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Event attendees to face biometric monitoring at future events

Airport-style body scanners and biometric monitoring are set to become the norm for delegates, says QHotels

Airport-style body scanners and real-time biometric monitoring for security and feedback will become a familiar sight for event delegates and attendees in the future, according to new research by QHotels.

QHotels commissioned futurist Dr Ian Pearson to lead a workshop with QHotels’ Event Profs Panel to examine the key factors that will shape the industry in the next five years.

The panel identified that changes in methods of travel, virtual reality (VR) and augmented reality (AR), new ways of making payments and an emphasis on the importance of maintaining personal face-to-face relationships will be key trends impacting on event attendees in the coming years.

The key findings included:
- Security at events will become significantly tighter and data-driven
- Real-time biometric monitoring will allow for instant feedback
- Travel to and from events will change and need to be included in event costs
- Wearable payment technology will make it easier to make purchases at events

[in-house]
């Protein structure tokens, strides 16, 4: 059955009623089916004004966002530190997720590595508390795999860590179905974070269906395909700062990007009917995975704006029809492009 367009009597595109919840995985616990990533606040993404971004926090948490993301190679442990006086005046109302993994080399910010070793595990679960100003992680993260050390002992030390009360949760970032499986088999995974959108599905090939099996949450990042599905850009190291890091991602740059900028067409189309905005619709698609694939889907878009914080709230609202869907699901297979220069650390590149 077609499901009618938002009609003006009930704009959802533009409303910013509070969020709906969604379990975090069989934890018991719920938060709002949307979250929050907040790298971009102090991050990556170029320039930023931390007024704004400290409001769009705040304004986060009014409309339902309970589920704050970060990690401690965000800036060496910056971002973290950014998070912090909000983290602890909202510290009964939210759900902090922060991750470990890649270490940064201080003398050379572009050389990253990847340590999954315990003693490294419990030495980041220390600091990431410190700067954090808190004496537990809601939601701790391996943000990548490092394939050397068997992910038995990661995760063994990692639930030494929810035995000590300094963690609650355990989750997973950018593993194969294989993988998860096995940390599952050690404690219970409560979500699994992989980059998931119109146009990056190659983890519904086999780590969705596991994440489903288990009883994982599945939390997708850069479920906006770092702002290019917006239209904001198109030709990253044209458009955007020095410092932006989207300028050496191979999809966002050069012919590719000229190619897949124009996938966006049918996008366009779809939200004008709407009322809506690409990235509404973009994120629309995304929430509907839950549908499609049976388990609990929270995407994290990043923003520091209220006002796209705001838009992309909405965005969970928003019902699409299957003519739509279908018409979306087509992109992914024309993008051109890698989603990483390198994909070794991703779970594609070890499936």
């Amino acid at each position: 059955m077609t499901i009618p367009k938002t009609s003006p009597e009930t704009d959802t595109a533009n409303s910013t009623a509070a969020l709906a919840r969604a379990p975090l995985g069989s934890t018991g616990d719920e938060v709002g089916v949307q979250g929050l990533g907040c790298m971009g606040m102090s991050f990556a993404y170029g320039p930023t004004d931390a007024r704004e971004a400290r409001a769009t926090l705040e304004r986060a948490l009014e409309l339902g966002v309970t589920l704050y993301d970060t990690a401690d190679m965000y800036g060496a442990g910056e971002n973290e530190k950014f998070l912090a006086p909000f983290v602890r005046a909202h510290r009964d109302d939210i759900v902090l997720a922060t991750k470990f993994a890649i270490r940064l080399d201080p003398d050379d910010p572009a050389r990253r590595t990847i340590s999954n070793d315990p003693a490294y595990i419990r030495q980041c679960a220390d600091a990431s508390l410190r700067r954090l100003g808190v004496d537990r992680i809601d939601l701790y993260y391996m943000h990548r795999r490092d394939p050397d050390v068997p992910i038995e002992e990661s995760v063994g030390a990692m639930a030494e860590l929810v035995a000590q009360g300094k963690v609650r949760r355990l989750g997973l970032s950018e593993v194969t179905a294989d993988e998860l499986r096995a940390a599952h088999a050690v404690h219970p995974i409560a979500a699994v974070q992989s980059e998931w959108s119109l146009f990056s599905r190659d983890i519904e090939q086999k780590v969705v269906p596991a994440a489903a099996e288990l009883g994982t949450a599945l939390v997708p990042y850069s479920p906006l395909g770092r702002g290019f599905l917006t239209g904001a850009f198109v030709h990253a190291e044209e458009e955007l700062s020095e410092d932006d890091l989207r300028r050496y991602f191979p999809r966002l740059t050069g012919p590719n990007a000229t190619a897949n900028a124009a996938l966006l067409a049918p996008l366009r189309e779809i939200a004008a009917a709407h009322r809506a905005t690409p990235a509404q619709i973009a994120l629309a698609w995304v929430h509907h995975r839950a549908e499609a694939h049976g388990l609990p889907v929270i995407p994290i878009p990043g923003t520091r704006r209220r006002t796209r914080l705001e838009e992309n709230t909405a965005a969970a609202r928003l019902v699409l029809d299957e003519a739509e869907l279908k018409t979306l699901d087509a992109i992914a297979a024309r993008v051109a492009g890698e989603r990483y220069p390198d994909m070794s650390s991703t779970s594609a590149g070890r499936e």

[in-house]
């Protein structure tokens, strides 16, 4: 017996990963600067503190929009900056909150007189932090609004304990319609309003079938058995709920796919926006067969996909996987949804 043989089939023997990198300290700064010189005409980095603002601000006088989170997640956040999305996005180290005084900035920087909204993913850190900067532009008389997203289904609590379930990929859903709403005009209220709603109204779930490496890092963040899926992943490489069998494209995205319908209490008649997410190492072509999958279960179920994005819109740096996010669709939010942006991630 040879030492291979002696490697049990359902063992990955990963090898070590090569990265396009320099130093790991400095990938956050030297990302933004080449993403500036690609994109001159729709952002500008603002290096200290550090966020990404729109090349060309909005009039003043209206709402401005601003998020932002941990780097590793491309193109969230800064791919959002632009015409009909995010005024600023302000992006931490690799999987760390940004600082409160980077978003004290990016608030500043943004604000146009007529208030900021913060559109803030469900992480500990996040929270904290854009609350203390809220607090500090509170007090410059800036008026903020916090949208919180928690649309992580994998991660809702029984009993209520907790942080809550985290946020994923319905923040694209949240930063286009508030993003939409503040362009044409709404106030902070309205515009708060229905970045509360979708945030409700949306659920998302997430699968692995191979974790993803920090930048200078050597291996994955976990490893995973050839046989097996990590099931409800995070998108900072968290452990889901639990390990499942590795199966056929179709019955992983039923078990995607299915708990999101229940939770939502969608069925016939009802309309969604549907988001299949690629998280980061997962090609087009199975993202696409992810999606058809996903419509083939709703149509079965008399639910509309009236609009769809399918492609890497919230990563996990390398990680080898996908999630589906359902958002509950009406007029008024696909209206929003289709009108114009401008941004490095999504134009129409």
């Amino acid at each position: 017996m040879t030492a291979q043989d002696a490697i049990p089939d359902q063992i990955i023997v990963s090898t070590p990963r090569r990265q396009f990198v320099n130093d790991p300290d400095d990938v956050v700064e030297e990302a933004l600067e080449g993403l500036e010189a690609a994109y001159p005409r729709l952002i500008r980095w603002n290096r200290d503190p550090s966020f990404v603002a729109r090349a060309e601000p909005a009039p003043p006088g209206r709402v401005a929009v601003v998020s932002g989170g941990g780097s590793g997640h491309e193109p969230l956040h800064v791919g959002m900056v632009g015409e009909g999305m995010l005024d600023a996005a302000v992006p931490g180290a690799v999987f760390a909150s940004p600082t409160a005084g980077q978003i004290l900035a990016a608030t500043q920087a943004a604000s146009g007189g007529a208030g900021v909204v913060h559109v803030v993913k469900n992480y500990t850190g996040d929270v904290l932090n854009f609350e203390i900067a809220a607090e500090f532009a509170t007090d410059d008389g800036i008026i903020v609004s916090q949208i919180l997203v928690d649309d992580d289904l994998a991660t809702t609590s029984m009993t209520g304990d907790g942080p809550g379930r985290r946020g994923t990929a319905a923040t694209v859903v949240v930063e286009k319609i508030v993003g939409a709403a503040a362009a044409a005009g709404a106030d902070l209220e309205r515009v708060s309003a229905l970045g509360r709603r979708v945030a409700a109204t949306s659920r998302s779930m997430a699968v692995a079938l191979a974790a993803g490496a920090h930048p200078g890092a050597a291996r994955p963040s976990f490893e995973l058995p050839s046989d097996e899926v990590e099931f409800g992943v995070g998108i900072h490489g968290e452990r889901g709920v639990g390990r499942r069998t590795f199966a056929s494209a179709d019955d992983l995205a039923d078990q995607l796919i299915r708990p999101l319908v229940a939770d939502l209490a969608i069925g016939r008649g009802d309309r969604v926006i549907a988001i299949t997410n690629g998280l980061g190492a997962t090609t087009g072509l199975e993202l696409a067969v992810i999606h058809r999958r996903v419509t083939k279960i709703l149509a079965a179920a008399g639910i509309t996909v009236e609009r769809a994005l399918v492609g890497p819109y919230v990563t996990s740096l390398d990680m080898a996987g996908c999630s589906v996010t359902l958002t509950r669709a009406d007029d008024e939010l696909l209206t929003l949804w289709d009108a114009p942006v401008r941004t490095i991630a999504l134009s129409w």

- VR/AR will reduce the need for smaller meetings and specific training events

QHotels’ director of marketing, Claire Rowland, said: “Conferences and events have remained largely unchanged in their format for many years. However, that is now likely to change within the next few years. New security measures will make registrations unrecognisable and the adoption of technology, which allows for real-time feedback, means that events can change and adapt as they are happening to create unique experiences for each attendee.

“The changes taking place are focused on providing better and more personal event experiences, but they require attendees to allow greater access to their personal information than ever before, which might be a concern for some. It’s important that venues and organisers are aware of these potential trends and work together to make sure attendees are aware of what they may mean.”

Dr Pearson added: “We’re all used to technology playing an increasing role in our lives and, in most cases, we appreciate the greater convenience and security that it provides us, such as fingerprint scanning on mobile phones and banking apps. However, people might not be aware of what this technology is actually capable of.

“In looking at the conference and events industry we wanted to look beyond 2017 into some of the likely applications for technology, but also what effect that might have on the sort of events people would be attending or whether they would be attending events at all. There will always be a need for people to gather together, but the reasons for being there and how they get there look like they could change significantly.”

Findings and discussions from the events can be found on QHotels’ website //

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